Back-rower Jordi Murphy was due to arrive in Japan on Sunday as an injury replacement for Jack Conan as the Ireland squad began to pick up the pieces from its damaging World Cup Pool A defeat to Japan.
No. 8 Conan, a substitute in the 27-3 victory over Scotland a week ago, fractured a foot in training three days ago with head coach Joe Schmidt confirming on Saturday that the Leinster back-rower’s World Cup was over.
Murphy had been withdrawn from the Ulster squad for last Friday’s Guinness PRO14 opener against Ospreys in Belfast and the 28-year-old was due to join the Ireland camp in Kobe as the touring party transferred west from Shizuoka following its shock 19-12 defeat to Japan.
Murphy’s one previous World Cup appearance came against Argentina in the 2015 World Cup quarter-final defeat and he could be parachuted straight into the matchday 23 for Thursday’s game against Russia.
He will link up with a shellshocked squad following Saturday’s loss in Shizuoka Stadium Ecopa but Jack Carty believes Ireland will have no time to mope as they prepare for a collective test of character this week.
The fly-half was left “pretty gutted” by the loss to the number nine side in the world rankings that has eroded Ireland’s position of dominance in Pool A and blown the group wide open.
Yet with pool outsiders Russia to play this Thursday he said Schmidt’s players have no choice but to get their house in order in the short five-day turnaround between games.
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Ireland lost an early 12-3 lead in which Carty figured prominently in building with pinpoint crossfield kick for Garry Ringrose to score the opener and an excellent aerial tap back from his own chip for Rob Kearney to add a second inside 20 minutes. Poor Irish discipline allowed the Brave Blossoms to climb back into the contest, however, and after Yo Tamura kicked Japan to within three points, a Kenki Fukoaka try on 59 minutes gave the host nation a lead they would not surrender as Ireland lost their way in the second half.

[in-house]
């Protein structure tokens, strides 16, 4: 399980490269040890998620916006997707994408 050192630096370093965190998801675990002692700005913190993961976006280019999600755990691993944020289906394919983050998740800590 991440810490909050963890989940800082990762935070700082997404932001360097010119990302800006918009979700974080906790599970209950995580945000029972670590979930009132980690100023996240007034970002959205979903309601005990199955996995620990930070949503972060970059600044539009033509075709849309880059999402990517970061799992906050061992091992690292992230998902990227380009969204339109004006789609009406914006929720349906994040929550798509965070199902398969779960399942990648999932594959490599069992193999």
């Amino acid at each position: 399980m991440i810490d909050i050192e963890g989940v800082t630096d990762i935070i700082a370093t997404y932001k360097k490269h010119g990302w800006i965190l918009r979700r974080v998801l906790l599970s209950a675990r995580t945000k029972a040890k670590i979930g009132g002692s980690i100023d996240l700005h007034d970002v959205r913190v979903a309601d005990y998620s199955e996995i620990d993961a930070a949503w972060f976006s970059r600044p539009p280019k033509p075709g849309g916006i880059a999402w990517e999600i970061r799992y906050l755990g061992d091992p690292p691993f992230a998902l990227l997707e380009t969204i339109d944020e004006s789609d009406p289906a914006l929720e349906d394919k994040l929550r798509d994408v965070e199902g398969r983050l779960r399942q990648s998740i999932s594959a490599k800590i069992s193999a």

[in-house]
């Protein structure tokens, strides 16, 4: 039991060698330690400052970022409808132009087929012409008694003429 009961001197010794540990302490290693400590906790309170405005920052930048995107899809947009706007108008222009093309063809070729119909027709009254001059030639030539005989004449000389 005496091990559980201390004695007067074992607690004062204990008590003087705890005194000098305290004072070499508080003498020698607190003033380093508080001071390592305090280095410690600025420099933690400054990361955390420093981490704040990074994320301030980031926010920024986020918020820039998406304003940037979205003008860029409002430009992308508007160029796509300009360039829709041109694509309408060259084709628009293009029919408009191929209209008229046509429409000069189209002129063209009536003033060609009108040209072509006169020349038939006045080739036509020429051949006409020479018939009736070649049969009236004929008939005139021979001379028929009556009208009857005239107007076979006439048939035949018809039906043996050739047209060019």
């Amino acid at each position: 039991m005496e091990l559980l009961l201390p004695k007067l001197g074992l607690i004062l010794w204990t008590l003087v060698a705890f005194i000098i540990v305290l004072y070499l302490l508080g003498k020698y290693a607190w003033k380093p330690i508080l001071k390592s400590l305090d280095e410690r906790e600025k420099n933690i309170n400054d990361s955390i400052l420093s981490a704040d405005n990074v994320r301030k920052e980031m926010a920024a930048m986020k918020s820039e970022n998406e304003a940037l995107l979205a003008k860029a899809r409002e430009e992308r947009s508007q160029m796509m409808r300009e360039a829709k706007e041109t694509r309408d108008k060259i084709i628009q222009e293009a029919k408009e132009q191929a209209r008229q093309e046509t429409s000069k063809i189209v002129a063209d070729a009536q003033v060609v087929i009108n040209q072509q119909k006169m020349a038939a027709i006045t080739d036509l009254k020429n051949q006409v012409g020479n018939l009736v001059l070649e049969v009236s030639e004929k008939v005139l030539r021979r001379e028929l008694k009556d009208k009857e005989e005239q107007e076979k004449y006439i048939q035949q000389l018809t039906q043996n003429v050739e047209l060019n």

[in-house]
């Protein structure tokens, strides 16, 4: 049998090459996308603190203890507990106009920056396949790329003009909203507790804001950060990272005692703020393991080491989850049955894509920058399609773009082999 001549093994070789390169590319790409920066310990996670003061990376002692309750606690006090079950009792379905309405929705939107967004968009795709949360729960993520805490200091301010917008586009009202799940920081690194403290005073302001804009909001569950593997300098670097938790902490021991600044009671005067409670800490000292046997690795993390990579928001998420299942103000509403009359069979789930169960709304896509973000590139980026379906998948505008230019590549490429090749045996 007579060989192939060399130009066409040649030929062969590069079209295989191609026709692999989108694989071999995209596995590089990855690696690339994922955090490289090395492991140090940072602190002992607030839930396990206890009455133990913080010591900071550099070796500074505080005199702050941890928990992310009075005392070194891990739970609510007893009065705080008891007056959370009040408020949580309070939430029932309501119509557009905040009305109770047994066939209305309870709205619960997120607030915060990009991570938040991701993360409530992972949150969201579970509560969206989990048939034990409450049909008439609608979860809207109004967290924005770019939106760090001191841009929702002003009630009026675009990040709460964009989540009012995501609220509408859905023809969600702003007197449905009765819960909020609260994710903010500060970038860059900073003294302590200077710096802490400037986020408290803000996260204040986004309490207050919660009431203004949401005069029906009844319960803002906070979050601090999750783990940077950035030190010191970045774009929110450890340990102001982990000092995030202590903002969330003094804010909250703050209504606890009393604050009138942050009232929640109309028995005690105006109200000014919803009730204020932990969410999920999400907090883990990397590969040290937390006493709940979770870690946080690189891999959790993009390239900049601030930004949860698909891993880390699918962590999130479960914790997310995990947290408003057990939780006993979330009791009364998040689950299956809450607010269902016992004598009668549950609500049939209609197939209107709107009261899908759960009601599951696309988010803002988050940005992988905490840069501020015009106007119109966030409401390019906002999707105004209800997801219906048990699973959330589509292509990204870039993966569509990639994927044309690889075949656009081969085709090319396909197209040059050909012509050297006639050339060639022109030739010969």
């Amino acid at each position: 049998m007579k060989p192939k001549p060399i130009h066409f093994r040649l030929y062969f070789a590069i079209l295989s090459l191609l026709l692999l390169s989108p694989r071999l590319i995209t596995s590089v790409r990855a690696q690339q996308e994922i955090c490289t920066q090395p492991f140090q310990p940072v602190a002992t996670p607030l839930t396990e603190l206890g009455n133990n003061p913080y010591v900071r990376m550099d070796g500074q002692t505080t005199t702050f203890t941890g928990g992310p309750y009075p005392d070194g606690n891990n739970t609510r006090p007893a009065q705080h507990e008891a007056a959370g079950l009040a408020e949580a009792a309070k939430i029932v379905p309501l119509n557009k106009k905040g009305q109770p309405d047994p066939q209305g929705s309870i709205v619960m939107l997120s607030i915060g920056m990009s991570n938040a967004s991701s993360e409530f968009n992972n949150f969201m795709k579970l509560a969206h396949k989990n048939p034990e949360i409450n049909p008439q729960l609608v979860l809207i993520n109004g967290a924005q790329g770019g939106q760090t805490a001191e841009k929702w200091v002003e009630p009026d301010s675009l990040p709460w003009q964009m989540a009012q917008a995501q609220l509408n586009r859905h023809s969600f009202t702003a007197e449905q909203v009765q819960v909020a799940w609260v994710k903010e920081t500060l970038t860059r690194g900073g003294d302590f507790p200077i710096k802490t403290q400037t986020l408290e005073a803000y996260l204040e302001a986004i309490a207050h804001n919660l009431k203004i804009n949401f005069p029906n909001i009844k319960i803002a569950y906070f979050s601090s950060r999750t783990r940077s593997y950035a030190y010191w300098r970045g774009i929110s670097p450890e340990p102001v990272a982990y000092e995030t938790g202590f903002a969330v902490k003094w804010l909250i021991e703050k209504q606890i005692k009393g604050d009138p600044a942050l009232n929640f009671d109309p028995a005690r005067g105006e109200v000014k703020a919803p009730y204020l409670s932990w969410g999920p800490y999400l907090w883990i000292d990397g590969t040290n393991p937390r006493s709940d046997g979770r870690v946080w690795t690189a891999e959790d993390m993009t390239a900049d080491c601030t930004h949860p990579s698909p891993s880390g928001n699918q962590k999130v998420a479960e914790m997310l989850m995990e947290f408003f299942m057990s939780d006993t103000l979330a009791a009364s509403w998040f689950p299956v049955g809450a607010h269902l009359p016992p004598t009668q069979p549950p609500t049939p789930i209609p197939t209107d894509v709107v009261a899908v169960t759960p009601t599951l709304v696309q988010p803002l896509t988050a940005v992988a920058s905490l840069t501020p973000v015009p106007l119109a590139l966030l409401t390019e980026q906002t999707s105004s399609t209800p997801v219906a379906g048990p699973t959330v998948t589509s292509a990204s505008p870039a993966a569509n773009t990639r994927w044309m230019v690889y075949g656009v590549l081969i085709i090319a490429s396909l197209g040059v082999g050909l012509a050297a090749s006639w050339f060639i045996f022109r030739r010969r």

Japan head coach Jamie Joseph had said post-match that his squad had been preparing for three years to face fellow New Zealander Schmidt’s side whereas Ireland had only turned their attentions to the Brave Blossoms once they had beaten Scotland six days earlier.
Carty disputed that assertion.
‘I wouldn’t think so. There are numerous occasions when we were training and if there was turnovers Joe would allude to the Japanese backfield cutting us up and moving the ball to width so I wouldn’t say that would be true at all. We spoke about the threats that Japan had the whole way through the pre-season.”
Asked if the Ireland squad can learn from the Japan loss in the coming days, Carty said: “I certainly hope so and it will have to be. We’re going to have to look at what went wrong and when we come out again on Thursday we’ll have to put those right.
“Yeah, we have to (turn it around). We’re going to have to stay tight. There will probably be a lot of questions from the outside and I think it’s going to speak volumes for the team character how we show up on Thursday.”
Carty credited the Japanese team and their supporters for their performance and admitted he was: “Pretty gutted but fair play to Japan.
“The way they played caused us problems. Just gutted but we have to dust ourselves off and with a five-day turnaround so there’s no time to be moping. So we’ll take our medicine tonight and we’ll look to rebuild tomorrow.
“We’re going to have to take a hard look at ourselves. I suppose the fact that it’s quick turnaround we’re not to be feeling too sorry for ourselves, We have to look at what went wrong and repair it quickly because we have to get things right for Thursday.”
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